European scholars had been well aware of the calendar drift since the early medieval period. Bede, writing in the 8th century, showed that the accumulated error in his day was more than three days. Roger Bacon in c. 1200 estimated the error at seven or eight days. Dante, writing c. 1300, was aware of the need of a calendar reform. The first attempt to go forward with such a reform was undertaken by Pope Sixtus IV, who in 1475 invited Regiomontanus to the Vatican for this purpose. However, the project was interrupted by the death of Regiomontanus shortly after his arrival in Rome. The increase of astronomical knowledge and the precision of observations towards the end of the 15th century made the question more pressing. Numerous publications over the following decades called for a calendar reform, among them a paper sent to the Vatican by the University of Salamanca in 1515, but the project was not taken up again until the 1540s, and implemented only under Pope Gregory XIII (r. 1572â1585).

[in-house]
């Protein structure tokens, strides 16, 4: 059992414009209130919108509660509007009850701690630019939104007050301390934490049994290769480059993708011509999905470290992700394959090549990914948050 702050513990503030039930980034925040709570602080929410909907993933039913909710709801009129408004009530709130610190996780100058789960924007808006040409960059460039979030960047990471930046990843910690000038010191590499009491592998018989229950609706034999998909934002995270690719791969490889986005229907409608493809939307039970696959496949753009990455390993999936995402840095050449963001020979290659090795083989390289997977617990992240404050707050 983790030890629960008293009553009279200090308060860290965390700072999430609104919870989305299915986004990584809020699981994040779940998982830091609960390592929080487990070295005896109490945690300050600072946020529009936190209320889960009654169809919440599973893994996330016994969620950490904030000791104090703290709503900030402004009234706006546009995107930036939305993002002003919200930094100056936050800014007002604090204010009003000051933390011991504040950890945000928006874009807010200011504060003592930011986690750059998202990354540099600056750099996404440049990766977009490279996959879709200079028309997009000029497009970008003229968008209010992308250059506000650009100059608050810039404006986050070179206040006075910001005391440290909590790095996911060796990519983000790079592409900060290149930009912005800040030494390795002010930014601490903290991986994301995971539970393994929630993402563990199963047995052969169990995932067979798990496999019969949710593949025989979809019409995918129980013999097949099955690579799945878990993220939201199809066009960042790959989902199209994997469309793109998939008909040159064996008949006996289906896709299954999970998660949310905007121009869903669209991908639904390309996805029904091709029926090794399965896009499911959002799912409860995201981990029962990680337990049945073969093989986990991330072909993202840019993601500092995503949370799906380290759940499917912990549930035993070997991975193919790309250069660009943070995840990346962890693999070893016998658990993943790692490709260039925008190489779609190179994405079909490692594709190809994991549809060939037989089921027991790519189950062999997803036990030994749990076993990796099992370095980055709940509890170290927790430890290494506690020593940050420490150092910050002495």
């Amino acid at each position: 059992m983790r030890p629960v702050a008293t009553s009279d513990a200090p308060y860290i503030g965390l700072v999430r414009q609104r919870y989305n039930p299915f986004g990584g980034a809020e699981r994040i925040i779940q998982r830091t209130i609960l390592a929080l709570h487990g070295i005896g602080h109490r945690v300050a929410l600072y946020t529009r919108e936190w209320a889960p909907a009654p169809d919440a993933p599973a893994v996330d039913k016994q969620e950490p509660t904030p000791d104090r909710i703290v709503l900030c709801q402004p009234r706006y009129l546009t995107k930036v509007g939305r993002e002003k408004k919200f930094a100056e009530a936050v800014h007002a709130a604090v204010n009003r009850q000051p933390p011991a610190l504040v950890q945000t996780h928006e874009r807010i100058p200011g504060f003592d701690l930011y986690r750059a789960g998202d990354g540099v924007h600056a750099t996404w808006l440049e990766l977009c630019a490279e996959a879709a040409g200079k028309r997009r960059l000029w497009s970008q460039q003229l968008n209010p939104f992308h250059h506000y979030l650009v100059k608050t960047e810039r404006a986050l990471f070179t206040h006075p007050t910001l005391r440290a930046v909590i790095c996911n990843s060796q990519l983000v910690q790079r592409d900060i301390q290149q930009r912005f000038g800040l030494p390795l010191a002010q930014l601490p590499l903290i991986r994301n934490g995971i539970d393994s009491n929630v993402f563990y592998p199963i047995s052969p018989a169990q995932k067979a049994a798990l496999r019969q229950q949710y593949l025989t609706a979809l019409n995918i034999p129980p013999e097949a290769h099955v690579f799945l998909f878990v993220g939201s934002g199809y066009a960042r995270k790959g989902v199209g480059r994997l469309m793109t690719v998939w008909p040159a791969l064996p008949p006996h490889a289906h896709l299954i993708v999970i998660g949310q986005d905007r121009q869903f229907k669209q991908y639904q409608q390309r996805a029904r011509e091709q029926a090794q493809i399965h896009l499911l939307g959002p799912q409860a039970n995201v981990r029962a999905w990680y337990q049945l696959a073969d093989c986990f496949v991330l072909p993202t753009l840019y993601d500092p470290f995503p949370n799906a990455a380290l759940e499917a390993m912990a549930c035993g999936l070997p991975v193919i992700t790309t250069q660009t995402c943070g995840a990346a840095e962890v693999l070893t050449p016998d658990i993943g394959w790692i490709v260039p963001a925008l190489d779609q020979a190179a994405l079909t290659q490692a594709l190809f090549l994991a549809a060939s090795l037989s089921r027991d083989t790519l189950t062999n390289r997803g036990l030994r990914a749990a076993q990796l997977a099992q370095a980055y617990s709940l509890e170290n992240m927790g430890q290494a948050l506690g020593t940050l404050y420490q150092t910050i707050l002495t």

The Gregorian calendar is internationally the most widely used civil calendar .    It is named after Pope Gregory XIII , who introduced it in October 1582.